They bused 250 miles from Long Beach with a pedigree unlike any in the land, a roster of gifted athletes hardened by Southern Section competition and, not to ignore, drawing from an enrollment of 5,000.
Long Beach Poly’s girls basketball program has won six state titles – and this showed why:
Unfazed by a crowd of 2,500, the third-seeded Jackrabbits kept their poise after losing all of a 13-point second-half lead, closed with an 11-1 run and repelled No. 2 Clovis West 53-44 Tuesday night in the semifinals of the Southern California Regional Open Division.
Danae Marquez’s baseline drive gave the Golden Eagles (30-4) their only lead at 43-42 with 3 minutes, 40 seconds left.
But Poly – crowned the national “Sports School of the Century” by Sports Illustrated in 2005 – responded with a driving scoop by Da’Jah Jackson and a putback by USC commit Ayanna Clark – a 6-foot-3 junior who had just returned to the game with four fouls – to restore command for good.
We started out the game very tight and nervous, but (the Jackrabbits) had a lot to do with that.
Clovis West coach Craig Campbell
It was 46-44 Jackrabbits when Jackson scored on a layup following a Danae Miller steal and assist with 1:37 remaining.
“We either needed it to end a little earlier or give us few more minutes,” Clovis West coach Craig Campbell said. “We exerted a lot of energy to not only battle back but flip it and get the lead. And that’s so hard, especially against a team of that caliber, a national-level team. It showed a lot for the character of our girls.”
Clovis West would score again only on a free throw by Sarah Bates.
Clovis West missed its final three free throws, finishing 12 of 25 from the line.
And on a night the Eagles had to be extraordinary in free throw and three-point shooting to survive against the much-bigger Jackrabbits (27-4), they were far from it while opposing a pressure, man-to-man defense unlike anything remotely seen in the Central Section.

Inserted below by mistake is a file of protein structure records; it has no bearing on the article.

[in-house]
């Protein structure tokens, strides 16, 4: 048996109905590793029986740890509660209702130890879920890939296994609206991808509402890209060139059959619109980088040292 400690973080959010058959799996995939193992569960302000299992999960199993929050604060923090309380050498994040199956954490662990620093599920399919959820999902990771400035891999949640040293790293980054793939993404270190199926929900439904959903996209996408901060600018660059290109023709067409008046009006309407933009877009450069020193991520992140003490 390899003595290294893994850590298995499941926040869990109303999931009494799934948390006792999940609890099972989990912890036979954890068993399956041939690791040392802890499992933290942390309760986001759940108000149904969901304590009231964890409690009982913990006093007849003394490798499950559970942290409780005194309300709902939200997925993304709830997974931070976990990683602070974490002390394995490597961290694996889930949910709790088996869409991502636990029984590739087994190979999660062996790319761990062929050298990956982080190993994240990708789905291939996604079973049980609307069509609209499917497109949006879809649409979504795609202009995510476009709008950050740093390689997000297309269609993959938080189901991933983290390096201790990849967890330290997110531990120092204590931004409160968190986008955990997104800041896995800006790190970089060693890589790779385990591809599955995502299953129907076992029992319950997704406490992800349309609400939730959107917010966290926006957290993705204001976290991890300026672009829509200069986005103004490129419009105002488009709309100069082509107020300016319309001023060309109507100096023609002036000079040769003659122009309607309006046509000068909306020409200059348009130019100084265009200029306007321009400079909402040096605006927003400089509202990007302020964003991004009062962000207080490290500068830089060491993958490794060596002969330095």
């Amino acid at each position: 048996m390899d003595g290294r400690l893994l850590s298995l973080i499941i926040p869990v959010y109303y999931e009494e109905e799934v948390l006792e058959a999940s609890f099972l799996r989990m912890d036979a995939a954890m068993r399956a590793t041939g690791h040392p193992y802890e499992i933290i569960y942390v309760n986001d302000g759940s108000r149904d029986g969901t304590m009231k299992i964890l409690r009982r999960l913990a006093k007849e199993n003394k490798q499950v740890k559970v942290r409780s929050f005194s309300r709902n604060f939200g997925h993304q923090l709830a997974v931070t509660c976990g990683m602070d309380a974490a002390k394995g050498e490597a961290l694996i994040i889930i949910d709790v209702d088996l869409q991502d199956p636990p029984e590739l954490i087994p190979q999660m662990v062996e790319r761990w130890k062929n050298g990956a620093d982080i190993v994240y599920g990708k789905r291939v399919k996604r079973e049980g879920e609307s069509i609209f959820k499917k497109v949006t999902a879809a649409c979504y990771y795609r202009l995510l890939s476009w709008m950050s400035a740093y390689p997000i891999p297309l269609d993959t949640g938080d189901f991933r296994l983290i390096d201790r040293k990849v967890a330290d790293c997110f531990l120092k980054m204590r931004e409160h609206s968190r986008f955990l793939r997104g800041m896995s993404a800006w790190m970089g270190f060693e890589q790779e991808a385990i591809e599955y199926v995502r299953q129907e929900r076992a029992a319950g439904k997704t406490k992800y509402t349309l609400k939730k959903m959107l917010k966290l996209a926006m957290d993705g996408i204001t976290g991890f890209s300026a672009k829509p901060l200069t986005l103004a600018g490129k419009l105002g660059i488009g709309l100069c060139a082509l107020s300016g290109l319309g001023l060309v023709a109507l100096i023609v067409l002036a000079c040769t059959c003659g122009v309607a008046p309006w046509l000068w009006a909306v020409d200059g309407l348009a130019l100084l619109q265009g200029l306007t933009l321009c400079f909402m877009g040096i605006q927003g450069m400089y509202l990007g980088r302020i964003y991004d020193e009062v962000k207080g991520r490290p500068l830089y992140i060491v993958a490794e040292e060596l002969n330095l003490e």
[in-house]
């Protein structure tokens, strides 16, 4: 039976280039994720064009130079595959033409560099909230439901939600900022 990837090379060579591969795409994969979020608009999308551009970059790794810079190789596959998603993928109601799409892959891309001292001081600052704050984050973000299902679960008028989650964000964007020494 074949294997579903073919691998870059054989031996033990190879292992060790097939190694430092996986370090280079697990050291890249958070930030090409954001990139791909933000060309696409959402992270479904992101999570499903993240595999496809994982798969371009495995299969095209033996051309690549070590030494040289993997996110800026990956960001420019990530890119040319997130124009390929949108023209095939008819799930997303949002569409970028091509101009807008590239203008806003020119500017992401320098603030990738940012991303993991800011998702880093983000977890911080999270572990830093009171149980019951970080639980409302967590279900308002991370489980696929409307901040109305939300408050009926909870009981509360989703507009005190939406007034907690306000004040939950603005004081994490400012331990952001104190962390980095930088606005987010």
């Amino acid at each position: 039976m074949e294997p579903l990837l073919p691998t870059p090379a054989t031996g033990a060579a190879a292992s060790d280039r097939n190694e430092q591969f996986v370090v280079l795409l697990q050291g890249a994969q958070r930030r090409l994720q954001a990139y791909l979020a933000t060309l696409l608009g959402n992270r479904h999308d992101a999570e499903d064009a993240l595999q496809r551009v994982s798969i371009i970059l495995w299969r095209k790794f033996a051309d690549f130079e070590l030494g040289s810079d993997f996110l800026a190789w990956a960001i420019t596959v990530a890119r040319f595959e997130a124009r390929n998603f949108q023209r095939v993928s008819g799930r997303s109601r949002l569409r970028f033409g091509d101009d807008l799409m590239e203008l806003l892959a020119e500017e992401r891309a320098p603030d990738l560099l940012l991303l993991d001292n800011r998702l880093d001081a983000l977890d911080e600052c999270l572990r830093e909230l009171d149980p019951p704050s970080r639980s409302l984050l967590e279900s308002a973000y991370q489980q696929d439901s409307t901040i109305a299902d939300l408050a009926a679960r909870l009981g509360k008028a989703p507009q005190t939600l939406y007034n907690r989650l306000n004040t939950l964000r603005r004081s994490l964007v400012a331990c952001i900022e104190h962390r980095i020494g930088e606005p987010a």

4 Three-pointers for Clovis West, which had averaged 7.5 a game in a record-breaking season
Clovis West made four three-pointers after averaging 7.5 a game coming in. The Eagles finished the season with a school-record 251.
Bates was the Eagles’ only double-figure scorer with 11. And junior forward Bre’yanna Sanders competed well inside against Clark and 6-1 Jasmine Jones on a night Clovis West played one senior, Aysha Kirkland.
While the Eagles coasted to a fourth straight Central Section Division I championship with a 69-38 win over Edison a week and a half ago at Selland Arena, maybe this was a night their youth surfaced on one of the brightest stages in program history.
Clovis West made one three-pointer while falling behind 29-16 late in the second quarter.
“We started out the game very tight and nervous,” Campbell said. “But (the Jackrabbits) had a lot to do with that.”
Clearly, Poly coach Carl Buggs arrived conscious of the Eagles’ long-range shooting ability.
He called timeouts immediately after Clovis West’s first three successful three-point shots: “There was a purpose to that,” he said. “We broke away from the game plan and had to focus to get it back.”
In crunch time, that’s precisely what happened in vintage Poly fashion.
“We knew it would be a tough game here,” Buggs said. “Getting that focus back was huge, just to settle down and relax. I’m just glad we came out on top.”
The Jackrabbits will play top-seeded Chaminade-Canoga Park for the SoCal Open Division title Saturday at 6 p.m. at The Pyramid at Long Beach State.
Meanwhile, the biggest girls upset in the country unfolded in a NorCal semifinal as Pinewood-Los Altos Hills defeated the nation’s No. 1 St. Mary’s-Stockton 72-69.
Pinewood, seeded fourth in the North, will play Miramonte-Orinda for the NorCal Open Division crown.
Long Beach Poly 53, Clovis West 44
Long Beach Poly (27-4)
Clovis West (30-4)
LBP: Ayanna Clark 11, Danae Miller 10, Kyra Brady 2, Da’Jah Jackson 8, Jasmine Jones 10, Cierra Belvin 4, Kathryn Headspeth 8.
CW: Danae Marquez 5, Sarah Bates 11, Aari’yanna Sanders 2, Aysha Kirkland 9, Megan Anderson 9, Bre’yanna Sanders 8.